The Union Health Ministry has rejected the claims of Centre for Disease Control (CDC) in Taipei that one of the two Taiwan nationals, who was injured in the Jama Masjid shootout incident that occurred here on September 19, was infected with the NDM-1 (New Delhi metallo-beta-lactamase) superbug bacteria in India.
The Health Ministry has refuted all claims by the CDC, saying the patient had not received any carbapenem antibiotic during his stay in India.
Advertisement"The case does not meet the clinical characteristics of NDM-1 enterobacteriaceae infection," according to the CDC, who had informed the National Centre for Disease Control (NCDC) about the development.
An English daily quoted NCDC sources as saying that since the patient's stool sample was not tested before he was admitted to the hospital, no one could be sure that he was not carrying the organism in his intestines.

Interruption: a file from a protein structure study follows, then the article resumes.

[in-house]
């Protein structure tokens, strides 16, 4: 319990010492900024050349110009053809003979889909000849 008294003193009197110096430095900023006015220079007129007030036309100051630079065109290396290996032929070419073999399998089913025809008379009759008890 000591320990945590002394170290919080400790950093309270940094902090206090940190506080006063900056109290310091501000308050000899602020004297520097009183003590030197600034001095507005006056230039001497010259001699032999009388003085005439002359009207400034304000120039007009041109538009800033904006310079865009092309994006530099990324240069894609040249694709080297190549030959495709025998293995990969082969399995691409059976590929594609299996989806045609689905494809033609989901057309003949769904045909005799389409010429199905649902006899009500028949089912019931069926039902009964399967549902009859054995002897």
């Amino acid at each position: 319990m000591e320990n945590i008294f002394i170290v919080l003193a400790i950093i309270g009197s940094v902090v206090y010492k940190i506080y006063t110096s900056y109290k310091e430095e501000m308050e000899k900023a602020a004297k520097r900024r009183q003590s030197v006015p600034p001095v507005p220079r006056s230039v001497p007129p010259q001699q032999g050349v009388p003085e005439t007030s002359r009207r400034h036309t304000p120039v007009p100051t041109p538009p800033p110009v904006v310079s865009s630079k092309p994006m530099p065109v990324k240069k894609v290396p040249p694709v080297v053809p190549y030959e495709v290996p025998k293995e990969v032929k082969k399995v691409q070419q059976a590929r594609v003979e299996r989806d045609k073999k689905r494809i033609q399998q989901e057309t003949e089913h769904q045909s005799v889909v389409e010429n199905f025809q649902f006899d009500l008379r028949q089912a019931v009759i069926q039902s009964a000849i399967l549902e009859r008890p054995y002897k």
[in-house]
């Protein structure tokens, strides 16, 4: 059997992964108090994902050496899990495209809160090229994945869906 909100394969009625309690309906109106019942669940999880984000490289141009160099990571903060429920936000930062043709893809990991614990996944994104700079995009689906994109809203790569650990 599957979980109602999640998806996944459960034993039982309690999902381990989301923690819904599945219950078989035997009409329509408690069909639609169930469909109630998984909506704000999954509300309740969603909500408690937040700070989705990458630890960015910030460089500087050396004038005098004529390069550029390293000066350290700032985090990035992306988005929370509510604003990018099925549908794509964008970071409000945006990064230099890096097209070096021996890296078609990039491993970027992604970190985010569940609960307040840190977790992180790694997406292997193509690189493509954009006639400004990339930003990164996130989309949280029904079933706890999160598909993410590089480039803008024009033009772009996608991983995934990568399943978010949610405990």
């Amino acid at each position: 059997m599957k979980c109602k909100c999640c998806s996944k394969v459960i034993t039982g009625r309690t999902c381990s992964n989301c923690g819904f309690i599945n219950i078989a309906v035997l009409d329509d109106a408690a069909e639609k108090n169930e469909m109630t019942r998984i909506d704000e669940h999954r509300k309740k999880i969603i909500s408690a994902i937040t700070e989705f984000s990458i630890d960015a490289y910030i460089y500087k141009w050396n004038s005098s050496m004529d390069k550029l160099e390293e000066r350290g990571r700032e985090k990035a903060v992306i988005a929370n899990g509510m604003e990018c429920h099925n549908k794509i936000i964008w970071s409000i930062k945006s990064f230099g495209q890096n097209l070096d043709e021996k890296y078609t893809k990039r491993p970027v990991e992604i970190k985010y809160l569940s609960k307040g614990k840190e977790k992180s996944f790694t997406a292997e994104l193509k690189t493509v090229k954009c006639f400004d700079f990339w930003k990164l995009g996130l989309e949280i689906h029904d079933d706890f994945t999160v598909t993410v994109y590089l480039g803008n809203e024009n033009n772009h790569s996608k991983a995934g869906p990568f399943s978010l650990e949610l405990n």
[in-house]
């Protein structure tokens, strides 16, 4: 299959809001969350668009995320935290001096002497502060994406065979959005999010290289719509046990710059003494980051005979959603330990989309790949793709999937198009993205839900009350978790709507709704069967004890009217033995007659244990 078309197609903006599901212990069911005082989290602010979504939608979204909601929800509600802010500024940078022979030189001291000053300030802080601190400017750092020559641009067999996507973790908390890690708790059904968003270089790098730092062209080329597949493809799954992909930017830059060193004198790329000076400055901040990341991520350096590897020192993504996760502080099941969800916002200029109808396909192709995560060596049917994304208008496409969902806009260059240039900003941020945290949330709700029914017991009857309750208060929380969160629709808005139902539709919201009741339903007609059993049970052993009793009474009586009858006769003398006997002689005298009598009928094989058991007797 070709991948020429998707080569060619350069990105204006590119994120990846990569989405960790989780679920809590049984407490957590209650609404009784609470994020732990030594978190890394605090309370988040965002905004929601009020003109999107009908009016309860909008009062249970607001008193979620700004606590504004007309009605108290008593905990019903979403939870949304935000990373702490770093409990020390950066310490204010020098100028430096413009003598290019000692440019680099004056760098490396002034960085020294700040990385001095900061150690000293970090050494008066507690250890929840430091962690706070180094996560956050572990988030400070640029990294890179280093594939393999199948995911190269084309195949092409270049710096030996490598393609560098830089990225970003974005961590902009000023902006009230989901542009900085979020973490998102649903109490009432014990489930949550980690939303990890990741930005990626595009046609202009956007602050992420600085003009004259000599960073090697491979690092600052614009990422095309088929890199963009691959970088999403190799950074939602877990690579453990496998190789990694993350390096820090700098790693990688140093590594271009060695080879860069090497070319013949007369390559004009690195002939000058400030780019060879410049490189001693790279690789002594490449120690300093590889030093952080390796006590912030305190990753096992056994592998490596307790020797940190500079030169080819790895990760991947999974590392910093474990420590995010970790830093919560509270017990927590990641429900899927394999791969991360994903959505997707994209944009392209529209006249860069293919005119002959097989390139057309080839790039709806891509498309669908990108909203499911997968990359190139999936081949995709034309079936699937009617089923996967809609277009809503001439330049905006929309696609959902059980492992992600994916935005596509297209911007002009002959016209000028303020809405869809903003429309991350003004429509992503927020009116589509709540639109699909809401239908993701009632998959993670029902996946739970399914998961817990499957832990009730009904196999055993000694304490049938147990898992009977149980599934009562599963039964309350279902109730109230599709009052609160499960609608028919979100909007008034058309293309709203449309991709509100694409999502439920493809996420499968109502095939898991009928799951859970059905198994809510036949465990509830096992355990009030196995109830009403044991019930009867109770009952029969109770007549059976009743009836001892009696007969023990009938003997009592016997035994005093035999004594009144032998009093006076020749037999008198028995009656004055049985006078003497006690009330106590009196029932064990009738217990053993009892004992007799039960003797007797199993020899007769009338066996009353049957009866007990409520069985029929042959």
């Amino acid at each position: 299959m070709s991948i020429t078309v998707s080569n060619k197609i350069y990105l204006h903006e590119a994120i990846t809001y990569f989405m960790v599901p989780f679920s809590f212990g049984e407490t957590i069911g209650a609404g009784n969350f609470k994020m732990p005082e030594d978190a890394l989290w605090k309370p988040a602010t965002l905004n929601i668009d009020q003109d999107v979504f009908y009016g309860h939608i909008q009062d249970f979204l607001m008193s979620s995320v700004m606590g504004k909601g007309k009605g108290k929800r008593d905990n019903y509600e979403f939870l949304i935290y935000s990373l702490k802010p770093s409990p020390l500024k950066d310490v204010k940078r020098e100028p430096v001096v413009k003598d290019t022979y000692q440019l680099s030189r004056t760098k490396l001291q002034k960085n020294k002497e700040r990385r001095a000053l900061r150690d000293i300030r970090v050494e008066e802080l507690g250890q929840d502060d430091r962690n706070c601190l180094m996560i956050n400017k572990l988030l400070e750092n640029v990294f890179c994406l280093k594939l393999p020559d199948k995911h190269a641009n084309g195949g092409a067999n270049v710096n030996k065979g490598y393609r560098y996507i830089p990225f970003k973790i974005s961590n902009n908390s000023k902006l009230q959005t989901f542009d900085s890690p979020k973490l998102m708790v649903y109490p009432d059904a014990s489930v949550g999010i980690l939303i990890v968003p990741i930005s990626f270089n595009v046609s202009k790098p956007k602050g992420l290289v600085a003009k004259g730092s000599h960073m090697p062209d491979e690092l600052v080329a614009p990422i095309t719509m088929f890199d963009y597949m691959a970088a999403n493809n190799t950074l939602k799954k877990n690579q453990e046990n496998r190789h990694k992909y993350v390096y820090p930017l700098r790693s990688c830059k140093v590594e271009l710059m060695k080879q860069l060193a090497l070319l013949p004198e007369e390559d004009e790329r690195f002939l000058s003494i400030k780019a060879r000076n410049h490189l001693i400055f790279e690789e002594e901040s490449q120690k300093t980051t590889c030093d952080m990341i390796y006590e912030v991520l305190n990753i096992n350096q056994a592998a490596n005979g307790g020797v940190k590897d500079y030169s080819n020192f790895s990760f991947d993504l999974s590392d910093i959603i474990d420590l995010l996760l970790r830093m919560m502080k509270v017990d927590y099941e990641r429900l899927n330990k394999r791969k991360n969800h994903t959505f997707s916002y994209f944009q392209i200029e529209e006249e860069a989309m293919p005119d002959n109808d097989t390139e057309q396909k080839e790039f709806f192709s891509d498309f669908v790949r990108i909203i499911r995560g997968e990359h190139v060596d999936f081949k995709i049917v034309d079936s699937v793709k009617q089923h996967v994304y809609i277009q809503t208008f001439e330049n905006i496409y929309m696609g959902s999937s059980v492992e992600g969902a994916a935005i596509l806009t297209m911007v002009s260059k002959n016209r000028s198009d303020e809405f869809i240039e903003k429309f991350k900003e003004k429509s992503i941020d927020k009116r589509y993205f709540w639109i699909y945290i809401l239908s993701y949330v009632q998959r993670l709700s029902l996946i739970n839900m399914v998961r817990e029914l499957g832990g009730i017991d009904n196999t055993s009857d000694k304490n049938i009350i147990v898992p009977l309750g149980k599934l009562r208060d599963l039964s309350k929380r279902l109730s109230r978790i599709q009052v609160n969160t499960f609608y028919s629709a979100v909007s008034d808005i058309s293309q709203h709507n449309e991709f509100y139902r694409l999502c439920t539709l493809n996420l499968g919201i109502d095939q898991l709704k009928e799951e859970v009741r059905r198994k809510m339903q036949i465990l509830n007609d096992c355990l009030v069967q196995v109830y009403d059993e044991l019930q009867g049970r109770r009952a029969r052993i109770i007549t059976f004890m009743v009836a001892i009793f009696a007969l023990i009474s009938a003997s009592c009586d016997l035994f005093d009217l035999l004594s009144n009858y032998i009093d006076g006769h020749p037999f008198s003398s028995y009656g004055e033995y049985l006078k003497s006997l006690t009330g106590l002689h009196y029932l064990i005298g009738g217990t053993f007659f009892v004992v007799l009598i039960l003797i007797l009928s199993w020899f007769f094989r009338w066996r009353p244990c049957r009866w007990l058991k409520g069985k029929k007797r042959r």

Two persons riding a motorbike shot at the two Taiwanese who were traveling in a tourist bus. Police and witnesses said eight to ten rounds of fire were directed at the bus before the attackers escaped.
One of victims was injured in his skull and the other in his abdomen.
38-year-old Taiwanese national Ko Chiang was operated on for hepatic and bowel injuries at Lok Nayak Hospital. He was discharged on September 27.
"As per Lok Nayak Hospital's antibiotic policy, the antibiotic to which Ko Chiang is claimed to be resistant has not been used on him. The resistant organism has been grown from his rectal swab, whereas the specimen taken from the surgical site were all found to be sterile," said Lok Nayak Hospital Medical Superintendent Dr Amit Benerjee.
"Taipei has "modified" its opinion. They have now agreed that the organism might have entered his body in some other country and certainly not acquired from India," he added.
Ko Chiang was scanned for the controversial NDM-1 enterobacteriaceae at the CDC in Taipei on his return to Taiwan, where the NDM-1 Klebseilla pneumoniae bacteria was detected in his stool.
NDM-1 (New Delhi metallo-beta-lactamase) is an antibiotic-resistant superbug.
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